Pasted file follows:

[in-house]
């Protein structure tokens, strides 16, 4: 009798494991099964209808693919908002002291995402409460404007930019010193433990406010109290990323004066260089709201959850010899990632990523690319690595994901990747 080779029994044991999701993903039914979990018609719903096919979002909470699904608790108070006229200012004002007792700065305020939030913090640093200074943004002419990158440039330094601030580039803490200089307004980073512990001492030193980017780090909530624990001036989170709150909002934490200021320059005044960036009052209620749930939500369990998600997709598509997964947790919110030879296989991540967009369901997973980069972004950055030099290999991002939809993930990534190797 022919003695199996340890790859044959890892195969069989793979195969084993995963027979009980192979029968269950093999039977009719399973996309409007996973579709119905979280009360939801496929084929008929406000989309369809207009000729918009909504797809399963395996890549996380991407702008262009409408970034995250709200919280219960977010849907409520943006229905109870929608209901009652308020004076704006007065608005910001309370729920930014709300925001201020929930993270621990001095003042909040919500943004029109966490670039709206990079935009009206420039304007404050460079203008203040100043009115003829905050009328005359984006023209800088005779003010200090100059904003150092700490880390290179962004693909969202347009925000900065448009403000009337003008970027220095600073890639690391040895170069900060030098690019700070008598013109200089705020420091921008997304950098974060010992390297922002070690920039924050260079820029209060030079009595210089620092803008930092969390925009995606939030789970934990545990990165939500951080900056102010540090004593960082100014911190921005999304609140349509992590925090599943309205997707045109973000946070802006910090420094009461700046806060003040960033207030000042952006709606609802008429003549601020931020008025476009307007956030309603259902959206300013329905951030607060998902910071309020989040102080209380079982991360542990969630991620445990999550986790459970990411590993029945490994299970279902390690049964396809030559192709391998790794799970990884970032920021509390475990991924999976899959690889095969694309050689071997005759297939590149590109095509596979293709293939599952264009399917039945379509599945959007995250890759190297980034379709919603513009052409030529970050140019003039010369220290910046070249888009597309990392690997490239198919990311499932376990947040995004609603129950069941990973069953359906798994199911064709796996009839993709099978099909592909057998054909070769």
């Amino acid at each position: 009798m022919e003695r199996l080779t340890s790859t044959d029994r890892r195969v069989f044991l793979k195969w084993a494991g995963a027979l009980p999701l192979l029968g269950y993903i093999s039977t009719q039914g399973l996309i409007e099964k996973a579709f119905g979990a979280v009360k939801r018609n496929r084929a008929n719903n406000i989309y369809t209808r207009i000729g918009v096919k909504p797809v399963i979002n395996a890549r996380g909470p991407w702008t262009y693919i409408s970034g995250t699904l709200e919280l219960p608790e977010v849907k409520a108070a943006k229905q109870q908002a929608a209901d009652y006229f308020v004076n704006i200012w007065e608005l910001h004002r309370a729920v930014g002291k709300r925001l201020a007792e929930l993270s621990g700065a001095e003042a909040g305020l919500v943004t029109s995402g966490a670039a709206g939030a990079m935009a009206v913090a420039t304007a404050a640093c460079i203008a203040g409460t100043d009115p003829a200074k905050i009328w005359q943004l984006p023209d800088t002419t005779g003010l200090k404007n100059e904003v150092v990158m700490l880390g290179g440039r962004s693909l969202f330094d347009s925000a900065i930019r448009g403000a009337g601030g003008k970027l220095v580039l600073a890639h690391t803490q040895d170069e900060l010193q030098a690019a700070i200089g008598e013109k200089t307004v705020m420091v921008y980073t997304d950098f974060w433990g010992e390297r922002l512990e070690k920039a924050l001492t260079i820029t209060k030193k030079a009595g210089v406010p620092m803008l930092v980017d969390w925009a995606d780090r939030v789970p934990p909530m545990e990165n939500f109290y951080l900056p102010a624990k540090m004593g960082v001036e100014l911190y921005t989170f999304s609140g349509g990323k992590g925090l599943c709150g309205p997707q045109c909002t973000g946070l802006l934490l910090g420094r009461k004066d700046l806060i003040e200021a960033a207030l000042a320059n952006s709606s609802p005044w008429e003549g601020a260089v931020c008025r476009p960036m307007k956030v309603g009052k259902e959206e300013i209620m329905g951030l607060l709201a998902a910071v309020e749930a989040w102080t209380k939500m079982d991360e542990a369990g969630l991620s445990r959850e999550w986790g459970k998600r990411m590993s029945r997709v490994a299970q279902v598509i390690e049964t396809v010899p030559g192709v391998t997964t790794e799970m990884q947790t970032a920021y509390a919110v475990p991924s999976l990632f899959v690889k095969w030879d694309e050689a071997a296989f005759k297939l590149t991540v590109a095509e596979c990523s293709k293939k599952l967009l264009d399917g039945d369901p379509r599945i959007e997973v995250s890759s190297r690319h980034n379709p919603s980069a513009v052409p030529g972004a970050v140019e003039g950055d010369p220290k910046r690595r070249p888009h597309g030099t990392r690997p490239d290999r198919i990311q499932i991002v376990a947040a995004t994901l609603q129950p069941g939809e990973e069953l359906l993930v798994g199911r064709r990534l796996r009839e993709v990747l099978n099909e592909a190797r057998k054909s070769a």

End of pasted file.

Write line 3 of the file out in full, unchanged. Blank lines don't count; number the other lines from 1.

């Amino acid at each position: 009798m022919e003695r199996l080779t340890s790859t044959d029994r890892r195969v069989f044991l793979k195969w084993a494991g995963a027979l009980p999701l192979l029968g269950y993903i093999s039977t009719q039914g399973l996309i409007e099964k996973a579709f119905g979990a979280v009360k939801r018609n496929r084929a008929n719903n406000i989309y369809t209808r207009i000729g918009v096919k909504p797809v399963i979002n395996a890549r996380g909470p991407w702008t262009y693919i409408s970034g995250t699904l709200e919280l219960p608790e977010v849907k409520a108070a943006k229905q109870q908002a929608a209901d009652y006229f308020v004076n704006i200012w007065e608005l910001h004002r309370a729920v930014g002291k709300r925001l201020a007792e929930l993270s621990g700065a001095e003042a909040g305020l919500v943004t029109s995402g966490a670039a709206g939030a990079m935009a009206v913090a420039t304007a404050a640093c460079i203008a203040g409460t100043d009115p003829a200074k905050i009328w005359q943004l984006p023209d800088t002419t005779g003010l200090k404007n100059e904003v150092v990158m700490l880390g290179g440039r962004s693909l969202f330094d347009s925000a900065i930019r448009g403000a009337g601030g003008k970027l220095v580039l600073a890639h690391t803490q040895d170069e900060l010193q030098a690019a700070i200089g008598e013109k200089t307004v705020m420091v921008y980073t997304d950098f974060w433990g010992e390297r922002l512990e070690k920039a924050l001492t260079i820029t209060k030193k030079a009595g210089v406010p620092m803008l930092v980017d969390w925009a995606d780090r939030v789970p934990p909530m545990e990165n939500f109290y951080l900056p102010a624990k540090m004593g960082v001036e100014l911190y921005t989170f999304s609140g349509g990323k992590g925090l599943c709150g309205p997707q045109c909002t973000g946070l802006l934490l910090g420094r009461k004066d700046l806060i003040e200021a960033a207030l000042a320059n952006s709606s609802p005044w008429e003549g601020a260089v931020c008025r476009p960036m307007k956030v309603g009052k259902e959206e300013i209620m329905g951030l607060l709201a998902a910071v309020e749930a989040w102080t209380k939500m079982d991360e542990a369990g969630l991620s445990r959850e999550w986790g459970k998600r990411m590993s029945r997709v490994a299970q279902v598509i390690e049964t396809v010899p030559g192709v391998t997964t790794e799970m990884q947790t970032a920021y509390a919110v475990p991924s999976l990632f899959v690889k095969w030879d694309e050689a071997a296989f005759k297939l590149t991540v590109a095509e596979c990523s293709k293939k599952l967009l264009d399917g039945d369901p379509r599945i959007e997973v995250s890759s190297r690319h980034n379709p919603s980069a513009v052409p030529g972004a970050v140019e003039g950055d010369p220290k910046r690595r070249p888009h597309g030099t990392r690997p490239d290999r198919i990311q499932i991002v376990a947040a995004t994901l609603q129950p069941g939809e990973e069953l359906l993930v798994g199911r064709r990534l796996r009839e993709v990747l099978n099909e592909a190797r057998k054909s070769a």